Bob Parent/Hulton Archive/Getty Images
Jazz singer Anita O'Day made an impact with her exceptional range, improvisation and skill interpreting a lyric.
Jazz singer Anita O'Day made an impact with her exceptional range, improvisation and skill interpreting a lyric. Bob Parent/Hulton Archive/Getty Images
The distinctive and celebrated jazz singer Anita O'Day experienced both "high times and hard times" — as her autobiography is so aptly titled.
In the mid-1940s, O'Day was a celebrated vocalist with the Stan Kenton and Gene Krupa orchestras, and she had a string of highly regarded albums in the mid-50s. She was also a drug addict who squandered her chance for super-stardom. Nevertheless she made a profound impact on jazz with her exceptional range of improvisation and her skillful interpretion of lyrics.
Born Anita Belle Colton in Chicago, Ill. on October 18, 1919, O'Day got her start as a teen. Eventually changing her name to O'Day in the late 1930s, she began singing in a jazz club called the Off-Beat, a popular hangout for musicians such as band leader and drummer Gene Krupa. In 1941 she joined Krupa's band and a few weeks later Krupa hired trumpeter Roy Eldridge. O'Day and Eldridge had great chemistry on stage: Their duet "Let Me Off Uptown" became her first big hit, boosting the popularity of the Krupa band. Down Beat magazine named O'Day "New Star of the Year." A year later she was selected as one of the top five big band singers.
After that stint with Krupa, O'Day joined Woody Herman's band, then left after a year and returned to Krupa. Singer Jackie Cain says that the first time she saw O'Day with the Krupa band she was impressed. "She (O'Day) sang with a jazz feel and that was kind of fresh and new at the time," Cain recalls. O'Day later joined Stan Kenton's band, with whom she cut an album featuring their hit tune, "And Her Tears Flowed Like Wine."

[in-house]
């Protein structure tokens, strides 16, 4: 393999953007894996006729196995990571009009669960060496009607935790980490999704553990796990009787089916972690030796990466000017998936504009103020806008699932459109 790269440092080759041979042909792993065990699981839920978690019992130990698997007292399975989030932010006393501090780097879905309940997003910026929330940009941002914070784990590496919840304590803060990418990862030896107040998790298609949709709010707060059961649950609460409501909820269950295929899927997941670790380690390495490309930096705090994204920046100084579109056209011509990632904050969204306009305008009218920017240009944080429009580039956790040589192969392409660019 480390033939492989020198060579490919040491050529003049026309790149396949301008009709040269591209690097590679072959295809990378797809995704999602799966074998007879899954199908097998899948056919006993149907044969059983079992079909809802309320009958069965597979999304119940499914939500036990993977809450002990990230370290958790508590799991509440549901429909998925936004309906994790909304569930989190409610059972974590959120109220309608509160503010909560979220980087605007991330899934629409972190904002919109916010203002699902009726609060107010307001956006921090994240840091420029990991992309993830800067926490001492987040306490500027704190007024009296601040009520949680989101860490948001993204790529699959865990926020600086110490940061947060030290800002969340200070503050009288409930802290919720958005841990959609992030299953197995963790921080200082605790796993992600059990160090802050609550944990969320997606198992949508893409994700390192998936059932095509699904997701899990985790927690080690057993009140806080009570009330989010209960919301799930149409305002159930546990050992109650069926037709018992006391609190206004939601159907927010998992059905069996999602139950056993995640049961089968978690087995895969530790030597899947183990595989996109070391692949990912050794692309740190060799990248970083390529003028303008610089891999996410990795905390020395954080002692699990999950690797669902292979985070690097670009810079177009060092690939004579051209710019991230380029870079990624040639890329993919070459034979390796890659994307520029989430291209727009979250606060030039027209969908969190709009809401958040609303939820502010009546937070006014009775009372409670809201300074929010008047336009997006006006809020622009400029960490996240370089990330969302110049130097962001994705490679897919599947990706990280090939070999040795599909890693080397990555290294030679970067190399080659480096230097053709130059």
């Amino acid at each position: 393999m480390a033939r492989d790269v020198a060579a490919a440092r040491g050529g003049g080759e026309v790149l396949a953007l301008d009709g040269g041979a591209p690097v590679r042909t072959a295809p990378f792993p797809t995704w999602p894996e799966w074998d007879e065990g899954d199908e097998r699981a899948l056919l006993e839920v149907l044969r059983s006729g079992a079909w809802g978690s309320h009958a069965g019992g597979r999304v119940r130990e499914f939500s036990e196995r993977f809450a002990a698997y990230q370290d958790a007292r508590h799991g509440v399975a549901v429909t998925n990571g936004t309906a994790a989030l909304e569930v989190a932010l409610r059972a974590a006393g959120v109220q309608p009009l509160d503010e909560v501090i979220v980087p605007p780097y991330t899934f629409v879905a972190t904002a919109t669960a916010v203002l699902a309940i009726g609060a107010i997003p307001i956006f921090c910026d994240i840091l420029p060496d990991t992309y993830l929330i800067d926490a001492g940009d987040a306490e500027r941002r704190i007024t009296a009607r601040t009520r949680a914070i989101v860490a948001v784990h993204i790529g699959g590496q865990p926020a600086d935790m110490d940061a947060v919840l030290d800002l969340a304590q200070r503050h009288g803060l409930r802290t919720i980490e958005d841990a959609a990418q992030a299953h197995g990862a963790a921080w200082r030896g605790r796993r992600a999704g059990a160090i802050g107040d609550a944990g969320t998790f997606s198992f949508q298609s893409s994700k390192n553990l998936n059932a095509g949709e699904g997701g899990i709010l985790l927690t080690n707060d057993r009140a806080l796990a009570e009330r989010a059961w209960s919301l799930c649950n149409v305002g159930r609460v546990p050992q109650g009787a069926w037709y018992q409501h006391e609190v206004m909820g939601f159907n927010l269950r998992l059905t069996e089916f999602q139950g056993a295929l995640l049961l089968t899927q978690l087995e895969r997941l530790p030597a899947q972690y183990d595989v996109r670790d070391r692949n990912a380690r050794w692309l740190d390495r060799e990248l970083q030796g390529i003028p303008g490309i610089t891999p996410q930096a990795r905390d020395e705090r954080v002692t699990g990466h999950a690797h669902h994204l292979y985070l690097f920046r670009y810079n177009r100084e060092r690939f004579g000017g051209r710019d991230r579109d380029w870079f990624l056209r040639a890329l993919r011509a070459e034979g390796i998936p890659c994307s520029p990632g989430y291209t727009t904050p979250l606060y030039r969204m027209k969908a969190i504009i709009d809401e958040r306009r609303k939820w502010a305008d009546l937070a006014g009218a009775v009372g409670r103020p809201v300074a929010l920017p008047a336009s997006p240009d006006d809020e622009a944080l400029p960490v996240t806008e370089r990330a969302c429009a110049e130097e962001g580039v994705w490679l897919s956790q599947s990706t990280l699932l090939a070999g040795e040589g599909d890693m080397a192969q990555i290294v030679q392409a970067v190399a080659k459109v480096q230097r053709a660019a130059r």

In the late '40s, O'Day struck out on her own. She teamed up with drummer John Poole and they played together for the next 32 years. Her album Anita, which she recorded on producer Norman Granz's new Verve label, took her career to new heights. She performed at festivals and concerts with such illustrious musicians as Louis Armstrong, Dinah Washington, George Shearing and Thelonious Monk. O'Day also appeared in a documentary filmed at the Newport Jazz Festival in 1958, called Jazz on a Summer's Day. It made her an international star.
O'Day's drug problems first surfaced in 1947 when she and her husband were arrested for marijuana possession. She was arrested again for marijuana in October 1952 and served 6 months in prison following yet another arrest, in March 1953, this time for heroin.
Throughout the '60s she continued to tour and record while addicted to heroin. In 1967 she nearly died from an overdose. O'Day beat her addiction and returned to work to perform at the 1970 Berlin Jazz Festival. She chronicled her ups and downs in her autobiography, High Times, Hard Times.
Anita O'Day lived in Southern California and continued to sing professionally until she died on November 23, 2006. Before her death, writer Will Friedwald said of O'Day, "she still has this excitement to her and this spontaneity. She can still turn an audience on."
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Anita O'Day: 'Pick Yourself Up with Anita O'Day'